Marching against austerity

Marching against austerity

Date: 23 October 2012

Last Saturday, over 100,000 people marched through the streets of London for the TUC march: A future that works. They were calling for an end to the austerity that is being forced upon this country by the ConDem government. WDM staff and group members were there to show our opposition to cuts which see the most hard-up in our society pay the price for a banking collapse for which they are not blame.

 Group of WDM supporters with WDM flags

Members of the Brighton WDM group join WDM staff at the march. 

Four years on from the beginning of the banking crisis and we are still in a recession, and even the IMF has advised that Britain must ease off on austerity. It is clear that the government’s cuts are not working. 

The government cuts remind us of the campaigning WDM did on debt during the 1980s and 1990s with activists in the global south. The debt on poorer countries was imposed by a western-led neo-liberal agenda by rich countries through bodies like the IMF and the World Bank. The obsession with ‘economic growth’ paved the way for privatisation of essential public services in the global south. Western financial institutions told countries in Africa, Asia and Latin America that this would result in economic growth which would revive their economies. 

Even though severe cuts were made to public services, the promised growth became a reality for only very few people in very few countries. Often the complete opposite happened and in some countries economic growth actually declined. What did increase was the gap between rich and poor and the vulnerability of some of the poorest sections of society. You can read about the parralels the current cuts and the campaigning we did in the 1980s and 1990s in our booklet Fighting the cuts: lessons from around the world.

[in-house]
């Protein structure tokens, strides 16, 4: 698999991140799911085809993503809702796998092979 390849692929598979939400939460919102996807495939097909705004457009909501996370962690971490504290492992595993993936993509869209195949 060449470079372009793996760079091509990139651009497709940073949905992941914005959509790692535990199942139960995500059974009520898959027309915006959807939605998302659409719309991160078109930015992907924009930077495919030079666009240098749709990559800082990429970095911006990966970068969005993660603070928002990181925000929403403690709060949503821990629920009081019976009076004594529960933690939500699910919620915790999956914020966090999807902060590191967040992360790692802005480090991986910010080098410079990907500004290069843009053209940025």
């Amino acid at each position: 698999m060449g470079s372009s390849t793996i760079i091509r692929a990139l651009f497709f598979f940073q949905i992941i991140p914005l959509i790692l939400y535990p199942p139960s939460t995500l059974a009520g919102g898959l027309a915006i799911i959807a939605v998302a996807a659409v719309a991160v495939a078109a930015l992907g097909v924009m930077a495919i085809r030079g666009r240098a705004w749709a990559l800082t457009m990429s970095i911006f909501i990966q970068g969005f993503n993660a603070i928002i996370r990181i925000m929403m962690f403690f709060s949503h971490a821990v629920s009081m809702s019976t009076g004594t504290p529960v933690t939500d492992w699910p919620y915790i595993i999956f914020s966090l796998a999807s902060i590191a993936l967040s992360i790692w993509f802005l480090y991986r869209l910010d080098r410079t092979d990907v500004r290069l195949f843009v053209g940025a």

Those who are passionate about global justice know that a bankrupt economic system is the cause of many of the injustices around the world and is the reason why austerity measures and the privatisation of public services didn’t work in the global south and they will not work in the UK either. 

It was great that so many people from different groups and unions turned out en masse this weekend. It gives a message to the government that we have had enough and we won’t stand for these cuts. This is a message that resonates with thousands of people across the country and the world. On the same day as the march, our allies in Bangladesh organised a solidarity action and took to the streets with a rally and procession of several hundred garment workers, holding red and green Bangladeshi national flags. The trade union activists where calling on the “Workers, working people, trade unions and general masses of the world… to build united protest and resistance.”

Although hundreds of thousands of people turned up to march on Saturday and other actions took place throughout the day, there is still more to be done to create the change that is needed. These marches need to be backed up with more campaigning and more action. Anti-cuts groups are springing up across the country, and some WDM groups have already been making links and organising joint events. There are useful lessons to remember from the western-led neoliberal policies which created debt and poverty for countries in the global south.